Victor E. Tiger: FHSU mascot will celebrate his 10th birthday at basketball doubleheader with a few thousand friends

Fort Hays State University’s rockin' Gross Memorial Coliseum will become even more festive on the night of Wednesday, Feb. 24, with a giant birthday party for the university mascot, Victor E. Tiger.

The party will take place during the basketball doubleheader with the Pittsburg State University Gorillas. The women's game will begin at 5:30 p.m., with the men's game following at 7:30. Dr. Edward H. Hammond, FHSU president, and Pat Lowry, editor and publisher of The Hays Daily News, will roll a giant birthday cake to center court during halftime of the men's game. Other area mascots, led by Buffalo Bob from The Hays Daily News, will join Victor E. in cutting the cake. The Hays Daily News is the corporate sponsor for the doubleheader with Pitt State.

The celebration will include free balloons for the kids and free birthday cake for all until it is gone. All of the mascots, including Victor E. and Buffalo Bob, will be available during the games to shake hands, pose for photos and sign autographs. The Hays Daily News will also hand out a special newspaper insert ballyhooing Victor E.'s birthday. Editor and Publisher Lowry said fans can follow the easy directions on the last page to fold the inserts into party hats that can be worn during the celebration.

Although this semester marks the 10th anniversary of Victor E.'s birth, the FHSU mascot has existed in various forms since 1914. There is no conclusive historical record of its creation. Some evidence suggests it may have been the brainchild of President W.A. Lewis, who served from 1913 to 1933 and hailed from Missouri. Through many years there was no officially designated version of the FHSU Tiger, so many varieties came and went, with two or three or more versions of the Tiger sharing the stage in any given year.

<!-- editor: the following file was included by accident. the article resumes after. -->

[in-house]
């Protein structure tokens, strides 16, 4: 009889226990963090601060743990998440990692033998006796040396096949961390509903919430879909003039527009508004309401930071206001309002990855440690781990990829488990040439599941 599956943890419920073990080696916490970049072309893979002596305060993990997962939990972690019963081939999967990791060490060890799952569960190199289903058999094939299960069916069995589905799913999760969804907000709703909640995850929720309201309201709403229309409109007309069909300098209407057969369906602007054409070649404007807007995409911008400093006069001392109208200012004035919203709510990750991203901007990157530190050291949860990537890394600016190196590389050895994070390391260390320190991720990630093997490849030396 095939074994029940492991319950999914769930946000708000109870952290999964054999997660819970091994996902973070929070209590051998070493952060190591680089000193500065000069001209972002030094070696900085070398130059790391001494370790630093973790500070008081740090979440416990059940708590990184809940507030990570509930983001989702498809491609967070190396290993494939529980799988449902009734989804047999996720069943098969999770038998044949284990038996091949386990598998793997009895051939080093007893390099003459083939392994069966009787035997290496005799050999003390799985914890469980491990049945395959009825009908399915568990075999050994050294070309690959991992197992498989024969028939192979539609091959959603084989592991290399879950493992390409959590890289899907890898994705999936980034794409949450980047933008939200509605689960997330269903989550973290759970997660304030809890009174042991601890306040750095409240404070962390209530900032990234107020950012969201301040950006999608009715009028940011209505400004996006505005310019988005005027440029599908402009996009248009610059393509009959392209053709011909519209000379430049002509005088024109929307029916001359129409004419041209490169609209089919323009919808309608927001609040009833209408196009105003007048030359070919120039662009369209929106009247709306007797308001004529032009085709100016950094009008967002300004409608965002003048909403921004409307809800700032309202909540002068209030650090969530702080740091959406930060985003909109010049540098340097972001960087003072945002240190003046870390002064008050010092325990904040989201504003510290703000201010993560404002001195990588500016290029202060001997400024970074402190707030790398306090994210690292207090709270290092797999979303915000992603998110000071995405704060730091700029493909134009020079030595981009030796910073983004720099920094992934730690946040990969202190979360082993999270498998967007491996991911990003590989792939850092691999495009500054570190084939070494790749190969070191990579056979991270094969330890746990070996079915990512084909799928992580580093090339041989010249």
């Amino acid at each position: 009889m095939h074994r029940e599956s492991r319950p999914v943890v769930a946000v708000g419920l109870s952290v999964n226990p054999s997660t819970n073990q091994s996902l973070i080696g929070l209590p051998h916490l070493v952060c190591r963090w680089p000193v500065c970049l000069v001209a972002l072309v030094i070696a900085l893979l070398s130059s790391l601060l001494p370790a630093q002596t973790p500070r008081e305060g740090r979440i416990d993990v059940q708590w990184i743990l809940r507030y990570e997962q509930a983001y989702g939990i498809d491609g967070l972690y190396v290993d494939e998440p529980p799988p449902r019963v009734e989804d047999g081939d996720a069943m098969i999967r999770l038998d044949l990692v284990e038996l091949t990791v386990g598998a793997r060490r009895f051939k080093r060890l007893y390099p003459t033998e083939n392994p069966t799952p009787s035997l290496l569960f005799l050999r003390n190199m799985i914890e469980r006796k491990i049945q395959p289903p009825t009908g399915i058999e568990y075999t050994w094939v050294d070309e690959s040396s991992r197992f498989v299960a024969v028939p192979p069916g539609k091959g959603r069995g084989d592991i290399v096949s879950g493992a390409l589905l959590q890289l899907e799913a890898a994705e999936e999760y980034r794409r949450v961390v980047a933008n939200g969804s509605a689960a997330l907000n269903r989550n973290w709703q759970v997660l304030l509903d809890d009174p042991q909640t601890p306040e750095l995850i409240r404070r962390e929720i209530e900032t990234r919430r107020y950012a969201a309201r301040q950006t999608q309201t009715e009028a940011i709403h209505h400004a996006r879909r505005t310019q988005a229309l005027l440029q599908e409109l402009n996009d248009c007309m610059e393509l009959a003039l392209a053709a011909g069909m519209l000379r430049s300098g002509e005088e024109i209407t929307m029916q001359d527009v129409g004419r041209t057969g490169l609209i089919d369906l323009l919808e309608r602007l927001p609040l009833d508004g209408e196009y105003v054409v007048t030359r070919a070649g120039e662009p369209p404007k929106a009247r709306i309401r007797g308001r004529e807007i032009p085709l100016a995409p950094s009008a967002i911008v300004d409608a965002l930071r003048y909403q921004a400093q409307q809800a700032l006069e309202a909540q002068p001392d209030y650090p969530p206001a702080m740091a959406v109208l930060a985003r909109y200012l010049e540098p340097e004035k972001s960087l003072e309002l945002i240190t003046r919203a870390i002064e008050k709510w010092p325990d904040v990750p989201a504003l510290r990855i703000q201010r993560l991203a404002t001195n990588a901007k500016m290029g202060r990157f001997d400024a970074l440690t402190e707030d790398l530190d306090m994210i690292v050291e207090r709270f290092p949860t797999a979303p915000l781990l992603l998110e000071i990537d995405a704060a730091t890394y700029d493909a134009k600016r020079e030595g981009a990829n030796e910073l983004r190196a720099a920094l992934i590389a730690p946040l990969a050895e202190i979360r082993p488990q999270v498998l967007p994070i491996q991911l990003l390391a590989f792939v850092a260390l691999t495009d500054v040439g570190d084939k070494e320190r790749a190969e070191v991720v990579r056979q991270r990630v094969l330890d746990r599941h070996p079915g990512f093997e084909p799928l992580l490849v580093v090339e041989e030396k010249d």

In 1999, President Hammond directed the university’s Integrated Marketing Committee to develop a high-energy, expressive, confident Tiger. Art Director Mary Ridgway modeled an official new Tiger graphic based on the old Tiger head that was emblazoned at that time on the basketball court. After the new Tiger graphic was tested with students, faculty, staff, alumni and friends of the university -- and a few tweaks made -- President Hammond unveiled the first official mascot in the university’s long history in a public ceremony during the spring 2000 semester. A few months later, based on suggestions from students, the new mascot was given his name, Victor E. Tiger. Alumnus Larry Dreiling, who played the role of the FHSU mascot as a student, purchased the first Victor E. Tiger mascot suit for the university.

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